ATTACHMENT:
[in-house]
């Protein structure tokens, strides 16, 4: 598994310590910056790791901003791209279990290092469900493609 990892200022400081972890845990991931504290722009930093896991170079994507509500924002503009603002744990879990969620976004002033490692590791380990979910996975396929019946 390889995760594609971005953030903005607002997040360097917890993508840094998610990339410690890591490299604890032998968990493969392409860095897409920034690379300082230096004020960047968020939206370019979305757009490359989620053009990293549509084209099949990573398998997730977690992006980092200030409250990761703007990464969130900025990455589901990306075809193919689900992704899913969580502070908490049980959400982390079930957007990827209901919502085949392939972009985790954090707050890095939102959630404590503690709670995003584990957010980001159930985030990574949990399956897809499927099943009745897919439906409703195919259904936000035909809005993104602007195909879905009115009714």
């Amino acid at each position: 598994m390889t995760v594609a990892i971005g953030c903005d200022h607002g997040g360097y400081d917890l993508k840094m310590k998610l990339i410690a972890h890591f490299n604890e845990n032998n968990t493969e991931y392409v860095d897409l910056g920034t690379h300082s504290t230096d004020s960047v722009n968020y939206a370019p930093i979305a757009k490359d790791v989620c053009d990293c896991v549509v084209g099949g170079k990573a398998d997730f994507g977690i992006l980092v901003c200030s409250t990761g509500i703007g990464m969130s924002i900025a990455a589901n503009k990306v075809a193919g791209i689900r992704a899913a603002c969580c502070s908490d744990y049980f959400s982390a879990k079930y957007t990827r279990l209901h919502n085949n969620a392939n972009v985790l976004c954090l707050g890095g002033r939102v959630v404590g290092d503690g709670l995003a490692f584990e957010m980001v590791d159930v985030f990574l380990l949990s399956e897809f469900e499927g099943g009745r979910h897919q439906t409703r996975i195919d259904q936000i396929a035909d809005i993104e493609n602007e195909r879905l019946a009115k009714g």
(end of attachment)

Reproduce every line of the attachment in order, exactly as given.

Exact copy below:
[in-house]
């Protein structure tokens, strides 16, 4: 598994310590910056790791901003791209279990290092469900493609 990892200022400081972890845990991931504290722009930093896991170079994507509500924002503009603002744990879990969620976004002033490692590791380990979910996975396929019946 390889995760594609971005953030903005607002997040360097917890993508840094998610990339410690890591490299604890032998968990493969392409860095897409920034690379300082230096004020960047968020939206370019979305757009490359989620053009990293549509084209099949990573398998997730977690992006980092200030409250990761703007990464969130900025990455589901990306075809193919689900992704899913969580502070908490049980959400982390079930957007990827209901919502085949392939972009985790954090707050890095939102959630404590503690709670995003584990957010980001159930985030990574949990399956897809499927099943009745897919439906409703195919259904936000035909809005993104602007195909879905009115009714």
């Amino acid at each position: 598994m390889t995760v594609a990892i971005g953030c903005d200022h607002g997040g360097y400081d917890l993508k840094m310590k998610l990339i410690a972890h890591f490299n604890e845990n032998n968990t493969e991931y392409v860095d897409l910056g920034t690379h300082s504290t230096d004020s960047v722009n968020y939206a370019p930093i979305a757009k490359d790791v989620c053009d990293c896991v549509v084209g099949g170079k990573a398998d997730f994507g977690i992006l980092v901003c200030s409250t990761g509500i703007g990464m969130s924002i900025a990455a589901n503009k990306v075809a193919g791209i689900r992704a899913a603002c969580c502070s908490d744990y049980f959400s982390a879990k079930y957007t990827r279990l209901h919502n085949n969620a392939n972009v985790l976004c954090l707050g890095g002033r939102v959630v404590g290092d503690g709670l995003a490692f584990e957010m980001v590791d159930v985030f990574l380990l949990s399956e897809f469900e499927g099943g009745r979910h897919q439906t409703r996975i195919d259904q936000i396929a035909d809005i993104e493609n602007e195909r879905l019946a009115k009714g």